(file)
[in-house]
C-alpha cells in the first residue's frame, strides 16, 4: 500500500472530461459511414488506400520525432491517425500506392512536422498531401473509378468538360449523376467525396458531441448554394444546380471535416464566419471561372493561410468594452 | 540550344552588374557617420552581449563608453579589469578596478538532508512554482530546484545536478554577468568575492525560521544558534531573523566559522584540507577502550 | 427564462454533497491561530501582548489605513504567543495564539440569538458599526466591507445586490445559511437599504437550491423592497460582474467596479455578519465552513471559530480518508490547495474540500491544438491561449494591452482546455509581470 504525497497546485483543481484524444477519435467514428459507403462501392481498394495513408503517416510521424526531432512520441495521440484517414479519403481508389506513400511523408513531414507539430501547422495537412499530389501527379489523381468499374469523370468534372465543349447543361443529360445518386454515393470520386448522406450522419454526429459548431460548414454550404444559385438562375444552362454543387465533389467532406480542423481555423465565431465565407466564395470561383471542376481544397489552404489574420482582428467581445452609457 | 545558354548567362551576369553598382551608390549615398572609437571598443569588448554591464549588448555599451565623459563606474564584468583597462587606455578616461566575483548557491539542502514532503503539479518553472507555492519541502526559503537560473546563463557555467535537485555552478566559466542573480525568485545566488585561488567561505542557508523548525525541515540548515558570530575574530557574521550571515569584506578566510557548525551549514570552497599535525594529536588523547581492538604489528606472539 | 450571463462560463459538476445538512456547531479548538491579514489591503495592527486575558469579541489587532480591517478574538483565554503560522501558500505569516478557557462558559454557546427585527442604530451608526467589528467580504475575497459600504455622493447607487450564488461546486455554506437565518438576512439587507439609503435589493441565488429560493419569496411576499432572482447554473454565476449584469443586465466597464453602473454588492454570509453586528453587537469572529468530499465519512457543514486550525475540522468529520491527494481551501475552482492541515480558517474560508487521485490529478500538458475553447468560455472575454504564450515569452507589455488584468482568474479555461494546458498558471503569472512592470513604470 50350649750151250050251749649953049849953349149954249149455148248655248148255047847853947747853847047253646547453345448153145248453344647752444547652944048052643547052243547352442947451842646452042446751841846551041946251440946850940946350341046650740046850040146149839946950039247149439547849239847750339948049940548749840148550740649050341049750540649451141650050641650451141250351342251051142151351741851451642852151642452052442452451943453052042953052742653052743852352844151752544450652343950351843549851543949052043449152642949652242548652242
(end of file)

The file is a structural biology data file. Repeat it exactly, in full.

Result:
[in-house]
C-alpha cells in the first residue's frame, strides 16, 4: 500500500472530461459511414488506400520525432491517425500506392512536422498531401473509378468538360449523376467525396458531441448554394444546380471535416464566419471561372493561410468594452 | 540550344552588374557617420552581449563608453579589469578596478538532508512554482530546484545536478554577468568575492525560521544558534531573523566559522584540507577502550 | 427564462454533497491561530501582548489605513504567543495564539440569538458599526466591507445586490445559511437599504437550491423592497460582474467596479455578519465552513471559530480518508490547495474540500491544438491561449494591452482546455509581470 504525497497546485483543481484524444477519435467514428459507403462501392481498394495513408503517416510521424526531432512520441495521440484517414479519403481508389506513400511523408513531414507539430501547422495537412499530389501527379489523381468499374469523370468534372465543349447543361443529360445518386454515393470520386448522406450522419454526429459548431460548414454550404444559385438562375444552362454543387465533389467532406480542423481555423465565431465565407466564395470561383471542376481544397489552404489574420482582428467581445452609457 | 545558354548567362551576369553598382551608390549615398572609437571598443569588448554591464549588448555599451565623459563606474564584468583597462587606455578616461566575483548557491539542502514532503503539479518553472507555492519541502526559503537560473546563463557555467535537485555552478566559466542573480525568485545566488585561488567561505542557508523548525525541515540548515558570530575574530557574521550571515569584506578566510557548525551549514570552497599535525594529536588523547581492538604489528606472539 | 450571463462560463459538476445538512456547531479548538491579514489591503495592527486575558469579541489587532480591517478574538483565554503560522501558500505569516478557557462558559454557546427585527442604530451608526467589528467580504475575497459600504455622493447607487450564488461546486455554506437565518438576512439587507439609503435589493441565488429560493419569496411576499432572482447554473454565476449584469443586465466597464453602473454588492454570509453586528453587537469572529468530499465519512457543514486550525475540522468529520491527494481551501475552482492541515480558517474560508487521485490529478500538458475553447468560455472575454504564450515569452507589455488584468482568474479555461494546458498558471503569472512592470513604470 50350649750151250050251749649953049849953349149954249149455148248655248148255047847853947747853847047253646547453345448153145248453344647752444547652944048052643547052243547352442947451842646452042446751841846551041946251440946850940946350341046650740046850040146149839946950039247149439547849239847750339948049940548749840148550740649050341049750540649451141650050641650451141250351342251051142151351741851451642852151642452052442452451943453052042953052742653052743852352844151752544450652343950351843549851543949052043449152642949652242548652242